Human emotions from the bedrock of these tales.

From Pudumaipithan to Sujatha, the line-up of writers, 12 in all, is an interesting mix, each story a mirror to the author’s style. A quick look at the tales:

Sangu Thevanin Dharmam (Pudumai Pithan)

Visualise a village in Tirunelveli district. It is dusk. An old woman is at a goldsmith’s workshop, coaxing him to finish work on a jewel to be worn by her granddaughter whose wedding is to take place the next morning. Receiving the ornament, the woman starts on her journey to the next village and she has to cross a jungle. Clutching the packet she makes quick strides looking over her shoulder praying that she will not be waylaid by Sanguthevan, the bandit. It is soon dark and to her relief she is joined by a man who promises to escort her. For a voracious reader the end may not be a surprise but the story is a delight sprinkled with Nellai dialect.

(The story of Tirumangai Mannan is the parallel)

Theermanam (Thi. Janakiraman)

Again a rural setting and the protagonist is a ten-year old girl. She settles down on the pyol of her house with her Chozhi, to wait for her friend. Radhai does not turn up but at the doorstep is her father-in-law, who arrives in a bullock cart to take her to their house. Her husband wants her there. The child-bride shows extraordinary maturity and quickly decides to go ‘home,’ leaving her aunt stunned and her father in tears. With amazing ease the girl reveals the woman in her and a determination that Sita showed when Rama gets ready to go into exile. “My place is beside you, wherever you are,” she tells Rama and accompanied him to the forest.

(The story is based on real experience, according to Sujatha.)

Dhaaraigal (La.Sa. Ramamrutham)

Dhaaraigal are the springs that give a well perennial water supply - the moisture that keeps life going. Like a woman’s kind heart, the recesses filled with compassion. One such woman grows in stature by her gesture to another woman, victim of male wickedness. A fierce transformation of personality. La.Sa.Ra builds up the situation beautifully using metaphors from Nature.

(The story of Ahalya is the parallel.)

Sundar (Asokamitran)

This is a hilarious account of a tussle centred round a cow that has a mind of its own. The efforts of a family to own a cow becomes a misadventure. The graphic description through the eyes of a school boy brings alive the story.

(Yes, the link is the Visvamitra-Vasishta battle over Nandini.)

Thanneer (Sundara Ramaswamy)

Water – subject of conflicts for centuries. It required the marathon penance of Bhagiratan to release the Ganga from the locks of Siva. This village is in the grip of continuous drought in the absence of rain. The poor farmer looks up to the sky for mercy even as he is denied share of the water stored in the reservoir. It is a matter of life and death and the bravest among them make the momentous decision to bring water to the fields. Never mind the consequences. Pathos and sarcasm dominate in this story of human endeavour.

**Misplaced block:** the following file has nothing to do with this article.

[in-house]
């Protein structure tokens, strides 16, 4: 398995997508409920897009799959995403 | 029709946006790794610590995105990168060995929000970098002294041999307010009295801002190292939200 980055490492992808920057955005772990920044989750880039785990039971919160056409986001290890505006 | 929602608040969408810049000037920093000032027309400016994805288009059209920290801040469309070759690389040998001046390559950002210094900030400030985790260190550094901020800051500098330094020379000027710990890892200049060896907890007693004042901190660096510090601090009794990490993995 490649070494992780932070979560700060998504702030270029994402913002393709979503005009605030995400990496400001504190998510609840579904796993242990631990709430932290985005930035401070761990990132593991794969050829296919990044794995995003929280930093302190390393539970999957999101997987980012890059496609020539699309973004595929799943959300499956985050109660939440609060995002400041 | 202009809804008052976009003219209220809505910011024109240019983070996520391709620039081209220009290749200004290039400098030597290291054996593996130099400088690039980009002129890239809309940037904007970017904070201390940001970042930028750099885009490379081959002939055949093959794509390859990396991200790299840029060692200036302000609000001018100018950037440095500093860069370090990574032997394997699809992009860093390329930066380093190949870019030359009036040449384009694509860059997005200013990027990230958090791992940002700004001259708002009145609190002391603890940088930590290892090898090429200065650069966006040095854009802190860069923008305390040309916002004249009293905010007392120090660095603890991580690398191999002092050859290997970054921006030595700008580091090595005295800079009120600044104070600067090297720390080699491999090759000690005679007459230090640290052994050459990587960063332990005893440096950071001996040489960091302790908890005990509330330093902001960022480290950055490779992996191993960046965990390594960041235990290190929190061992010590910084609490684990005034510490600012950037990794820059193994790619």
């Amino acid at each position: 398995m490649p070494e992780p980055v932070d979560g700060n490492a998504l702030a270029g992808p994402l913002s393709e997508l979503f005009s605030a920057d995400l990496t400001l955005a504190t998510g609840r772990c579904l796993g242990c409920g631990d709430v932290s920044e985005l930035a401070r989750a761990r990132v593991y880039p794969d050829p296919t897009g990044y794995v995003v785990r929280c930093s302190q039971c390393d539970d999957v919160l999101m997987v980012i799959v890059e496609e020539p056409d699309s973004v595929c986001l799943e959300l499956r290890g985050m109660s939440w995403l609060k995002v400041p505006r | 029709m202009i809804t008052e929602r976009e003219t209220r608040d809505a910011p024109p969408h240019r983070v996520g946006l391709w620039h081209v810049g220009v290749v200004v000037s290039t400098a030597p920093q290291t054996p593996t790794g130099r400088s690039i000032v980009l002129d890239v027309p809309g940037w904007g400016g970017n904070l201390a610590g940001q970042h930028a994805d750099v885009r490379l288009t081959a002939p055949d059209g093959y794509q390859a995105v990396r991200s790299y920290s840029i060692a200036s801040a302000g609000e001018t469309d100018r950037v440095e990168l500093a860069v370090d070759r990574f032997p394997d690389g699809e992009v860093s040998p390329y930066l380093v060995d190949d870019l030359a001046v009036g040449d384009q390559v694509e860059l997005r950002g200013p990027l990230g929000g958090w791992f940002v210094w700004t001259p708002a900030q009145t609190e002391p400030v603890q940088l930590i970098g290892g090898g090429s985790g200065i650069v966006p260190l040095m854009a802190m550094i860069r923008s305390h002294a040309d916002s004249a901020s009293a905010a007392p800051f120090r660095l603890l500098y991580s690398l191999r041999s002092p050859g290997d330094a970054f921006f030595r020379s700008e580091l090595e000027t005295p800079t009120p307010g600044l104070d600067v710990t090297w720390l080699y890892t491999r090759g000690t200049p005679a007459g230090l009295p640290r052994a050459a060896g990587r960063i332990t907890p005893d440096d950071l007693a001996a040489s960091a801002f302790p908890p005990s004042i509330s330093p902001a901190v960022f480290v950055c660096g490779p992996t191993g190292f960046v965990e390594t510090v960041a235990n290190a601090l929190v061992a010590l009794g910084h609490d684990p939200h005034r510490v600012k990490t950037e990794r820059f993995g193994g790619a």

Amma Mantapam (Sujatha)

Frank irreverence to pretensions is one of the adorable qualities of Sujatha. The breezy style captures weaknesses that often hide steely strength. The young pious woman in this story is determined to take her atheist husband to the shrine of Ranganatha and she manages to bring him to Srirangam and even make him take a dip in the Cauvery. Fate takes over at this point sending the two on a spin.

(Finds a parallel in Purandara Dasa and his wife)

Sooriyan (Ambai)

It is war time and the insane dance of death as innocent civilian lives are claimed by cruel inhuman enemies. We meet a mother and her five-year old son, the latter has never seen daylight, on the run to check the fate of his sister. The author is said to have been inspired by the My Lai massacre (Vietnam.)

(King Asoka and the battle of Kalinga)

Namavali (R. Choodamani)

Godliness gets a new definition in this story. The Almighty, incidentally the narrator, is present where there is fairness, justice and love.

(Krishna-Sudhama)

Asalum Nagalum (Indira Parthasarathy)

How unpredictable a child can be, its thinking beyond adult comprehension, some times. An artist, who goes to great length to keep the promise give to his young friend, is in for a shock.

(The story of Dhruva)

Poo Udhirum (Jayakanthan)

A flower blooms to wither; so also a human life; better to dedicate that life to a cause. A retired soldier inspires his son to join the army. The young officer dies on the front, leaving a pregnant wife with fragrant memories.

(Abhimanyu Vatham)

Anilgal (Sivasankari)

Watching the garden around her house is the favourite pastime of this young woman, who is subjected to a rude shock. Based on experience, just as most of Sivasankari’s creations are.

(Krauncha Vatham)

Maatram (Poomani)

What when a worm turns? A village labourer raises her voice against unfair compensation for the work her group has done in the field. The capitalist learns a lesson here.

(Manimekalai transforming the king.)

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